Someone Lives Here

Thursday, February 29
The Screening Room
4:00 pm
Friday, March 1
Baby Grand
4:00 pm

A film that’s rich with insights and empathy, Zack Russell’s documentary provides a uniquely intimate view of a major news story that came to encapsulate the challenges faced by Toronto over its unhoused population. He does so by spotlighting the efforts of Khaleel Seivwright, a local carpenter whose campaign to build small houses for those in need earned both international attention and – after initial enthusiasm by municipal officials — the wrath of those who deemed the growing encampments in Toronto parks to be unsafe. Though the gradual souring of Seivwright’s dream to provide a better option than the existing shelter system can make for dispiriting viewing, Russell’s film is suffused with a sense of hopefulness, especially when it comes to the things that can happen when the needs of society’s most disadvantaged are truly heard and considered.

Director: Zack Russell

Language: English

Runtime: 95 minutes

Zach Russell, director

Writer and filmmaker Zack Russell rose to fame with his award-winning 2015 short film She Stoops to Conquer, which received the Canadian Screen Award for Best Live Action Short Drama in 2016. Transitioning from theatre collaborations, most notably with Sook-Yin Lee on Unsafe for Canadian Stage in 2019, Zack has also directed the acclaimed short film 7A and episodes of the web series True Dating Stories. Zack is from Toronto, Canada, and his film credits include television and narrative shorts that have been shown at prestigious festivals such as TIFF, SXSW, VIFF, and New Orleans. His documentary debut, Someone Lives Here, won the Rogers Audience Award at the 2023 Hot Docs Canadian International Documentary Festival, marking yet another achievement in his long career.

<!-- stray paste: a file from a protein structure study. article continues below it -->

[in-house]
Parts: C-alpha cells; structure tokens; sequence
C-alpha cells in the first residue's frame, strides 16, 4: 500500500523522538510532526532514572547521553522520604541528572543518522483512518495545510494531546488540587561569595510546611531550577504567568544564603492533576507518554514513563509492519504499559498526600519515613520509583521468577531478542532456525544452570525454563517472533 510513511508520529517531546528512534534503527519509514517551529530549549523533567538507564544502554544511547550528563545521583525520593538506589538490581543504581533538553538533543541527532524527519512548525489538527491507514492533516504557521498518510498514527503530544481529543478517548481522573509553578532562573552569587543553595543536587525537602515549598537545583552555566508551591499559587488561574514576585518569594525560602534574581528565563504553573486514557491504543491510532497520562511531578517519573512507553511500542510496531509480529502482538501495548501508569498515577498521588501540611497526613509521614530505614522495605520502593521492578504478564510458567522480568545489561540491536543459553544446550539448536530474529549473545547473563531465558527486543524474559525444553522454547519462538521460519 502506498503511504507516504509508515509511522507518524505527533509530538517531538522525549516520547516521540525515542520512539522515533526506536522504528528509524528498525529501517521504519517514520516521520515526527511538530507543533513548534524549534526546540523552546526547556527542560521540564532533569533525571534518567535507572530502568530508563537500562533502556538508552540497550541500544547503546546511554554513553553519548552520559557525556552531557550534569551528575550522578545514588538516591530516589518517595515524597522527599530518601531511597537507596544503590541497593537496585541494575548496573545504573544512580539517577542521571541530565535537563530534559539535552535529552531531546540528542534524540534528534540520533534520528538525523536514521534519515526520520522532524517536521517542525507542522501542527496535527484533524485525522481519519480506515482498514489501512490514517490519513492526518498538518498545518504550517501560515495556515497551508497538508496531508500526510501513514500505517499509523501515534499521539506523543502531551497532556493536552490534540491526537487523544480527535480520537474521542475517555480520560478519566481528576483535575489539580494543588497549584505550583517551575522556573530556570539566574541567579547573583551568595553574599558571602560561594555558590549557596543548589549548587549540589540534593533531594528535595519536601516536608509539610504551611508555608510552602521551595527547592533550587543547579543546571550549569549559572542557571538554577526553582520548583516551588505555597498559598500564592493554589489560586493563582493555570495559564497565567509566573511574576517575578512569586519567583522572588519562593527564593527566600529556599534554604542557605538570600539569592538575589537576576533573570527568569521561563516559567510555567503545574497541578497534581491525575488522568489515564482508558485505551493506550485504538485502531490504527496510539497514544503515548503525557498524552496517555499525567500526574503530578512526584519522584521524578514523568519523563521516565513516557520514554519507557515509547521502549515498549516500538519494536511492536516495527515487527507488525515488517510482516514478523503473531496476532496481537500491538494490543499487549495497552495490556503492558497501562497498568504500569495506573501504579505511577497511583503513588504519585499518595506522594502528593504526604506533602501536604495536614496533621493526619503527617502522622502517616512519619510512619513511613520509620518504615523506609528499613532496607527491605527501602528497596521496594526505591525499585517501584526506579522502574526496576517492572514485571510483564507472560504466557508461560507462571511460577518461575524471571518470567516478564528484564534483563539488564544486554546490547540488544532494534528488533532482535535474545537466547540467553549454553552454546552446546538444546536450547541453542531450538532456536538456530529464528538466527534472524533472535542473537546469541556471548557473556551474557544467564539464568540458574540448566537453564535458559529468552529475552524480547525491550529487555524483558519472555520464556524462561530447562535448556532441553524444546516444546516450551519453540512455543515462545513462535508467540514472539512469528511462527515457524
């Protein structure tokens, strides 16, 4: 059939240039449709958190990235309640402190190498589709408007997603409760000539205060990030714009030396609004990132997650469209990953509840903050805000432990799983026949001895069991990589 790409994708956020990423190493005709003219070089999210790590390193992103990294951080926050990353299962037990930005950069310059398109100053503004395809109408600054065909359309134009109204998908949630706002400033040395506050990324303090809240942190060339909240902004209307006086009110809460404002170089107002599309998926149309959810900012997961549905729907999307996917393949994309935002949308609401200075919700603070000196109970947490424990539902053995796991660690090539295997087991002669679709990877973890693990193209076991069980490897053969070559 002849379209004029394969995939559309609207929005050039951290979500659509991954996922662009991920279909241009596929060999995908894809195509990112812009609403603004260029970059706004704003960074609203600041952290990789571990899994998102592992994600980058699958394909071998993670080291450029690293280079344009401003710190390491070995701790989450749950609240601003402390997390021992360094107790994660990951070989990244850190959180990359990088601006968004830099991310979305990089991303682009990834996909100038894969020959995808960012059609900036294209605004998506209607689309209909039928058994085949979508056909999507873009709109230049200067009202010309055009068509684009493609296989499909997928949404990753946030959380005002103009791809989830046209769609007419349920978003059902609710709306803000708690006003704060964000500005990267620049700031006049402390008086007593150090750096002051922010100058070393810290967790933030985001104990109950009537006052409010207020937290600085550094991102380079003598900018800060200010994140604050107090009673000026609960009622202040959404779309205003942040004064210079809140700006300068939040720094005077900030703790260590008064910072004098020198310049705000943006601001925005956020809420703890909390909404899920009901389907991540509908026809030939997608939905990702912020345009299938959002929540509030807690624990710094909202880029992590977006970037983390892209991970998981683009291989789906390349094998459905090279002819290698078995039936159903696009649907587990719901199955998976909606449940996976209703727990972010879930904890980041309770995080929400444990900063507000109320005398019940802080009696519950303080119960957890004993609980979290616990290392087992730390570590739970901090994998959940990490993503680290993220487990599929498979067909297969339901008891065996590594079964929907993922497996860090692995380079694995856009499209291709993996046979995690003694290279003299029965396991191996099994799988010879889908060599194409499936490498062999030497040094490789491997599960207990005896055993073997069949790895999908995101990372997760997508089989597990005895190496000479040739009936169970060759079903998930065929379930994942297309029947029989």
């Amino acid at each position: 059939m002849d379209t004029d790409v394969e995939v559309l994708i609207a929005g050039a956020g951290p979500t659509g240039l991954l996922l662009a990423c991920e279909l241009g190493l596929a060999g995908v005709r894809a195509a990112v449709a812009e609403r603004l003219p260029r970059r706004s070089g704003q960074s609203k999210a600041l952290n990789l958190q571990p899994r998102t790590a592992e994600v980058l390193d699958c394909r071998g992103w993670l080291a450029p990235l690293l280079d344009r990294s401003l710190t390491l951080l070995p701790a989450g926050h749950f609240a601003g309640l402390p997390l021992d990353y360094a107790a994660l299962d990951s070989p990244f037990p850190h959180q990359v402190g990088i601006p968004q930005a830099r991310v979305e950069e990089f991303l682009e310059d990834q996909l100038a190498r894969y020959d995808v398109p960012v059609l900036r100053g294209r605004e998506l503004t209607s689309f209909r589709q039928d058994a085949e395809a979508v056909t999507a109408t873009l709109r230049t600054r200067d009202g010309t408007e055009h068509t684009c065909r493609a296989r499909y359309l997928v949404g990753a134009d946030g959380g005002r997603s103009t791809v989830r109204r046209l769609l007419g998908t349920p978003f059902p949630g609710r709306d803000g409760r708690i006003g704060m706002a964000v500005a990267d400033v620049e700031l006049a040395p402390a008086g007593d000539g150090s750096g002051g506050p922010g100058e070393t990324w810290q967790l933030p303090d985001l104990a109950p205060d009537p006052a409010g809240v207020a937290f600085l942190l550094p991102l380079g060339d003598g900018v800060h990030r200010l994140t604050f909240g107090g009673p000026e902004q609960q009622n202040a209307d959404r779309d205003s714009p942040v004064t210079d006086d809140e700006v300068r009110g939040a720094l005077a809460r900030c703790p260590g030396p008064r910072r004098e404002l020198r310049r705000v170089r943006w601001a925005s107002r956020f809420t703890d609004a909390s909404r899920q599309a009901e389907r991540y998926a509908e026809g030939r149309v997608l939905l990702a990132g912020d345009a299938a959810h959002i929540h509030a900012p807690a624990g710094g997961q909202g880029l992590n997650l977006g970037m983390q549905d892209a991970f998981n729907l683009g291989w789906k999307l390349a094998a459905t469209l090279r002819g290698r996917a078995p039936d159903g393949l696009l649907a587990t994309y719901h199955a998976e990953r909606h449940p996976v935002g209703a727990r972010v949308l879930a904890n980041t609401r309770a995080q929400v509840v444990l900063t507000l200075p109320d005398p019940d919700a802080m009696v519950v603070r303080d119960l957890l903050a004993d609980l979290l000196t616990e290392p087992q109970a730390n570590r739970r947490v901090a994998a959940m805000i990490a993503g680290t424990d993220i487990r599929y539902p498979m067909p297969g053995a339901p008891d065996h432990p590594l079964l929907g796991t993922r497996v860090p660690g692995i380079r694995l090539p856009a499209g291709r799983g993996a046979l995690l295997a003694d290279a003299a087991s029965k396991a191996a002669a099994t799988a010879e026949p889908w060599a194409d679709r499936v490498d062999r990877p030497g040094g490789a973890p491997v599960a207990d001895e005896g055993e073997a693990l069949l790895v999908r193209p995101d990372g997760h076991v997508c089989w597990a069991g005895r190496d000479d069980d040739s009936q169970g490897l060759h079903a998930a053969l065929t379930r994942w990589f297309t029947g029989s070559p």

Khaleel Seivwright, carpenter, activist 

Please note: Khaleel Seivwright will be in attendance for the Q+A on Friday only.

Khaleel Seivwright is a Canadian carpenter, podcast host and homelessness activist known for his construction of homeless shelters. In fall 2020, Khaleel Seivwright shot to fame as the vigilante carpenter building compact, insulated dwellings for Toronto’s unhoused community in parks and ravines. After raising over $200,000 CAD through a crowdfunding campaign, Seivwright built over 100 shelters with a crew of 40 volunteers before the City of Toronto filed an injunction to stop the construction of the shelters, which brought the project to a halt.

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